Stop ignoring women, Hollywood

We gave Kathryn Bigelow the award in 2009- what more do they want?

Illustration: Harper Lux

We gave Kathryn Bigelow the award in 2009- what more do they want?

Hang on for a minute...we're trying to find some more stories you might like.


Email This Story






Society is static in its hierarchy, the dynamic being reinforced by those who benefit from it. Those reveling in their success without providing a similar foundation for the less fortunate strengthen this unjust dynamic. Patriarchy and privilege reign, with women and minorities receiving the most scrutiny. These individuals become too easily subordinated, their potential and success overlooked and overshadowed by the more successful individuals. The height of this division is exemplified in the movie industry, with how few females are accredited for their ingenuity and talent. Patriarchy, a well-established construct, is being perpetuated in not recognizing female directors for their talent and is a difficult system to reverse.

The time spent discussing issues and injustices would be spent more productively taking the initiative to change them.”

Since it first aired in 1929, five women have been nominated for Academy Award Oscars, only one of whom, Kathryn Bigelow, has been awarded Best Director. However significant of a win this may have been for Bigelow-as well as the female population- it does not compensate for the countless women overlooked for the nomination; Greta Gerwig’s 2018 Lady Bird, despite holding an unprecedented position in  Rotten Tomatoes, winning Best Picture, Comedy and Best Actress, was not awarded Best Director. Overwhelmingly, women receive the least recognition in a field of work in which they are constantly undermined: from the 1,100 movies used in a survey, 4% of the films were directed by females, which is equivalent to 22 male directors to one female director.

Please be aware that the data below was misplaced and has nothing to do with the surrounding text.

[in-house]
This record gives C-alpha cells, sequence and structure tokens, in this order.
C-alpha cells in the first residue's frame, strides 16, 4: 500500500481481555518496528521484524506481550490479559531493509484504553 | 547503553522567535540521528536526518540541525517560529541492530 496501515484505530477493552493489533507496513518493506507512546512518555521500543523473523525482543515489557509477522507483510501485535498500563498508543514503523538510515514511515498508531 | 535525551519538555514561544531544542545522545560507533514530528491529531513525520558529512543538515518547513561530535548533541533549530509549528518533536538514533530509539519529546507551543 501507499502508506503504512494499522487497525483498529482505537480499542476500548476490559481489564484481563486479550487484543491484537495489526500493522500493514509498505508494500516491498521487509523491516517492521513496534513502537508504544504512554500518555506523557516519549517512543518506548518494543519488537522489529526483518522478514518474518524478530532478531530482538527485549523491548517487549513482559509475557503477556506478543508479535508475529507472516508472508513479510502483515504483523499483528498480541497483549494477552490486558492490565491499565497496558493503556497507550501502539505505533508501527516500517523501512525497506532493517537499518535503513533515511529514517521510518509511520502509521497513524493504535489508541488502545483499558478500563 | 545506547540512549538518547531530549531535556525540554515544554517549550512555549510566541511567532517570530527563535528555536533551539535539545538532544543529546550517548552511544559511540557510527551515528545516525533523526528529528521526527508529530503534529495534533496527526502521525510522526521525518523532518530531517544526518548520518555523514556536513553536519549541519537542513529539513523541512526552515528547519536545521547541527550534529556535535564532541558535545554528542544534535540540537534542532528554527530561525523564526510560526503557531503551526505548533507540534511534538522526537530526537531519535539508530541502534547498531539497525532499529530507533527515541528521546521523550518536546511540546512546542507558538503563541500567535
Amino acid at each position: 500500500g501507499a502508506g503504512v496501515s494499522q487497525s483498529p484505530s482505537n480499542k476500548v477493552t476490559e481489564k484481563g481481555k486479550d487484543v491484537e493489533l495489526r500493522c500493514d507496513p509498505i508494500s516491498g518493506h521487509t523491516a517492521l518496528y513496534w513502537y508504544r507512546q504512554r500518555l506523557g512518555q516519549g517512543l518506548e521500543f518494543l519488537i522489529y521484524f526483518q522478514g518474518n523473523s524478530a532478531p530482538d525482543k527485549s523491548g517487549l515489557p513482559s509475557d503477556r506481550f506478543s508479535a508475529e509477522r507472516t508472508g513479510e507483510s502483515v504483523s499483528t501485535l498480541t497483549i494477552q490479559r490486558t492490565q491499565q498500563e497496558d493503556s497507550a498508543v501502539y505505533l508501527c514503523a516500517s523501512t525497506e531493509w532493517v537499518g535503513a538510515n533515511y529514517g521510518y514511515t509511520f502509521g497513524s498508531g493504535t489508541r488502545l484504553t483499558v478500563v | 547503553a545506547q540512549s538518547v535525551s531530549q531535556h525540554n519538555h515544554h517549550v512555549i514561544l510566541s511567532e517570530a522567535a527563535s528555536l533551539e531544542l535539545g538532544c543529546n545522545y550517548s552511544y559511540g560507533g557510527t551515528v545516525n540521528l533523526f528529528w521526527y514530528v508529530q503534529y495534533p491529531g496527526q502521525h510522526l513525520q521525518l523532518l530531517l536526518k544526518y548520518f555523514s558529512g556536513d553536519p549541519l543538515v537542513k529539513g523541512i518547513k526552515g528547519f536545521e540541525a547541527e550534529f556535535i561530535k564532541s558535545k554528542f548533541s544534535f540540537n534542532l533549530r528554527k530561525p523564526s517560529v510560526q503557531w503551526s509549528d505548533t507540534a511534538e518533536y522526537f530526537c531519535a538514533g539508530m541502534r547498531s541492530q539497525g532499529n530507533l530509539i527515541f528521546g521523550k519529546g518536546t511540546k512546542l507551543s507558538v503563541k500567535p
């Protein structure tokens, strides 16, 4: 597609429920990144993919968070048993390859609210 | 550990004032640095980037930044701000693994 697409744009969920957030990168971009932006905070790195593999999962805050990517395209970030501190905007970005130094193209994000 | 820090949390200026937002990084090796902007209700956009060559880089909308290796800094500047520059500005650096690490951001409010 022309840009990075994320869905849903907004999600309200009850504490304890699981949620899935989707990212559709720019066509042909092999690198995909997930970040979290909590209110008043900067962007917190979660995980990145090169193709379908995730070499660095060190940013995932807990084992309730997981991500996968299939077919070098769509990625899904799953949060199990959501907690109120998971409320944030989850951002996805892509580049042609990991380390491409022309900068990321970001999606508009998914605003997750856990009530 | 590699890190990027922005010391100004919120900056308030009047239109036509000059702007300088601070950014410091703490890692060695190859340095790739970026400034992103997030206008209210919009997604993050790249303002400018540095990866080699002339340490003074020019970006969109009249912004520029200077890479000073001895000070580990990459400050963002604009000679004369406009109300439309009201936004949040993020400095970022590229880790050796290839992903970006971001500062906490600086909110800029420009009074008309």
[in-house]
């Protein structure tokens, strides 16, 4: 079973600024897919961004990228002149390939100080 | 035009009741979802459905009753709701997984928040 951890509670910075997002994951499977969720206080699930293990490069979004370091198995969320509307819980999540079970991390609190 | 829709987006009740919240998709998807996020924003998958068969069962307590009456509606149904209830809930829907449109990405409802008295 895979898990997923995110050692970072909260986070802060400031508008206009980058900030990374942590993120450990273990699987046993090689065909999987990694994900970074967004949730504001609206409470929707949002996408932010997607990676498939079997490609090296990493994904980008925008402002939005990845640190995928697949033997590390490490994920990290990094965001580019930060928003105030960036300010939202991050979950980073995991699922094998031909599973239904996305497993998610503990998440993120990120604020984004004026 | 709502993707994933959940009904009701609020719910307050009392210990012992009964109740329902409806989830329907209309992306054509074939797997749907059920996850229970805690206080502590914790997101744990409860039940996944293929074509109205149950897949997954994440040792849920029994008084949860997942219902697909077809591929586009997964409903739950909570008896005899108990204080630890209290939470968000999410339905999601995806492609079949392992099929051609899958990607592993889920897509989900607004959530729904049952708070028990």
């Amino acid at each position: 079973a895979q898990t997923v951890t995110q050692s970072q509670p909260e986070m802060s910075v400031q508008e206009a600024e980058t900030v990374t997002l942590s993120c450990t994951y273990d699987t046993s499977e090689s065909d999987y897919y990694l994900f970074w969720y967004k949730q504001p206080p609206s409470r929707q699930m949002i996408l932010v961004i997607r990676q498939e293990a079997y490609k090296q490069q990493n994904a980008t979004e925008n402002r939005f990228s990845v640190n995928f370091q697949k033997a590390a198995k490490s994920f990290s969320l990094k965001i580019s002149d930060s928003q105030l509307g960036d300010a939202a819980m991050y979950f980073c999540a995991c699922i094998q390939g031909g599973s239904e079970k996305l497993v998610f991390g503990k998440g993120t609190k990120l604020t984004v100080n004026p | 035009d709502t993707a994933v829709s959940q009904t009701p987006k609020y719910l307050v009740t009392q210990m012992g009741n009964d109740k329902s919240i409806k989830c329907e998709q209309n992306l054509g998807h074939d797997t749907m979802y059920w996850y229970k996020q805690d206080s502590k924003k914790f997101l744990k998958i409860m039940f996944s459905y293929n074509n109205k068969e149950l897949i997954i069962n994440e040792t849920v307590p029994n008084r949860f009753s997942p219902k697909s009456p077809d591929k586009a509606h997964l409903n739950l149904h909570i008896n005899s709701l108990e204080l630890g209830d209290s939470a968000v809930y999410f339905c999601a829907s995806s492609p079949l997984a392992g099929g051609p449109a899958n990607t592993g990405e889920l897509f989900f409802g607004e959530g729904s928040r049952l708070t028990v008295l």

The time spent discussing issues and injustices would be spent more productively taking the initiative to change them. Kathryn Bigelow should not be heralded as the sole female director to win Best Director, and it cannot be revolutionary each time a woman is recognized for her capabilities. Patriarchy may be a daunting dynamic to dismantle, but it’s possible: in viewing and voting for projects and movies with female-dominant casts and crews, you support the success and encourage the recognition of female directors. Organizations such as the Alliance of Women Directors, Women in Film and GameChanger Films finance and promote the education and ideas of aspiring female movie makers. In donating to the programs or viewing the movies produced under the organizations, you support not only the business itself but also the women working within them.

We can’t afford to be complacent when it comes to women’s acknowledgment and recognition; it requires active involvement to change a deeply ingrained and flawed system.

 

Print Friendly, PDF & Email